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Wednesday, May 7, 2014

Colombian and Minnesotan students use technology to spark international dialogue on human rights

unnamed-1.jpgTechnological advances have made communicating across borders incredibly easily--as simple as logging on through email and clicking that strange little green button resembling a video recorder. With such tools at our fingertips, we have unprecedented potential for strengthening human rights networks that transcend spacial and political obstacles. Human rights students at the University of Antioquia in Medellin, Colombia, and at the University of Minnesota have initiated a collaborative project that looks to take advantage of the new possibilities presented through innovations in communication technology. These young individuals seek to spark international dialogue among university students surrounding human rights issues and philosophy, which will supplement their human rights classes and add rich dimension to their studies. Such conversation provides an opportunity to gain genuine multicultural understanding of social justice issues, and to create a fortified and united global student body, a body well-suited for addressing the extremely powerful global forces shaping injustice, poverty, and violence across the world today.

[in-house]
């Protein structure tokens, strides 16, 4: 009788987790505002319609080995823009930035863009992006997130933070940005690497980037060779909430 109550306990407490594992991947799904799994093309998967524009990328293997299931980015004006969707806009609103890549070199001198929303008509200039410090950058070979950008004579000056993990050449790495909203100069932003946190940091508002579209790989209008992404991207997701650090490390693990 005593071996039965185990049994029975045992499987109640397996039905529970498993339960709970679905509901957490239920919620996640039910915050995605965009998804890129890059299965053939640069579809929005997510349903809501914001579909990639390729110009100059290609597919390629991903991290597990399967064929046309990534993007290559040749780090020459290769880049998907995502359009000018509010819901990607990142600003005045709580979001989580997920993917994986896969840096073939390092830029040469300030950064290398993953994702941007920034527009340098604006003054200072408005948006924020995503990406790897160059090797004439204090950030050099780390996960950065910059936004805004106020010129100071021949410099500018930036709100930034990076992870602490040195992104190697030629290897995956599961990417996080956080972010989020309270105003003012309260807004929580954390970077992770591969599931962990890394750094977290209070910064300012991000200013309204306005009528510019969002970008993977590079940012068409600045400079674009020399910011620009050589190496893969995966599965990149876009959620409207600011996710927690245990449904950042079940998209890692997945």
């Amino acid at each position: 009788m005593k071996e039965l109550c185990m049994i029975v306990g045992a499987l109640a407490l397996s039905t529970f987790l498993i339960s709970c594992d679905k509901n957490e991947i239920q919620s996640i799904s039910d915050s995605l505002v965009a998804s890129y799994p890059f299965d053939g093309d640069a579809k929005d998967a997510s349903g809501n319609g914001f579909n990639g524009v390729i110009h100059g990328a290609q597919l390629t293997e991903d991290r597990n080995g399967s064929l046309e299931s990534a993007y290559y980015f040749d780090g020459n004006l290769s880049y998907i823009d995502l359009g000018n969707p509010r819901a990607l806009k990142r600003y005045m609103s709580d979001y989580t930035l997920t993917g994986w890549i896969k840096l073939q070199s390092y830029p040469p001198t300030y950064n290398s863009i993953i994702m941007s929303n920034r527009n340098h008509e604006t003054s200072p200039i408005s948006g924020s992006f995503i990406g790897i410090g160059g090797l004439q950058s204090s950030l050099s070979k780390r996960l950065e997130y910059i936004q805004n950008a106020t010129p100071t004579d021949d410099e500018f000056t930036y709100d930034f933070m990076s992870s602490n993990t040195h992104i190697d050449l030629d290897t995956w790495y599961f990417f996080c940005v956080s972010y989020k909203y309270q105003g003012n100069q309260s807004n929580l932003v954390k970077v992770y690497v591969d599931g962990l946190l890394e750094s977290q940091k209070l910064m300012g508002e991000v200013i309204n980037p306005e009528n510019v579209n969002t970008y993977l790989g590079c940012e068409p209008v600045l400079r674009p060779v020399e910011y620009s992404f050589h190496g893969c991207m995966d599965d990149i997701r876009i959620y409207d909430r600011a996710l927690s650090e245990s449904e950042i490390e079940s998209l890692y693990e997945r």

On April 25th, 2014, ten students met via Google Hangout to begin an intercultural student conversation on human rights. These students discussed their interests and backgrounds, and imagined what new possibilities could be achieved through fortifying non-institutionalized, international connections between young human rights activists. They shared their frustrations with the limitations of existing legal mechanisms and with the current inaccessibility of human rights discourse to those of low socioeconomic status. They also discussed celebratory elements of international human rights, stressing the potential efficacy that such rights could gain through the spread of interdisciplinary and multi-directional approaches--through building horizontal (i.e. characterized by equitable distribution of power and participation) human rights networks across classes, cultures, races, disciplines, and ideologies.
The students look forward to beginning regular meetings, and are excited to continue engaging in the dynamic exchange of ideas. They hope to build an increasing student base at their universities, and aspire to incorporate more schools as time goes on. As a generation quite distinctly characterized by advances in technology, these students wish to harness the networking power offered through this progress to usher in a new era of social justice activism. If you are interested in learning more, please contact Anna Meteyer at metey001@umn.edu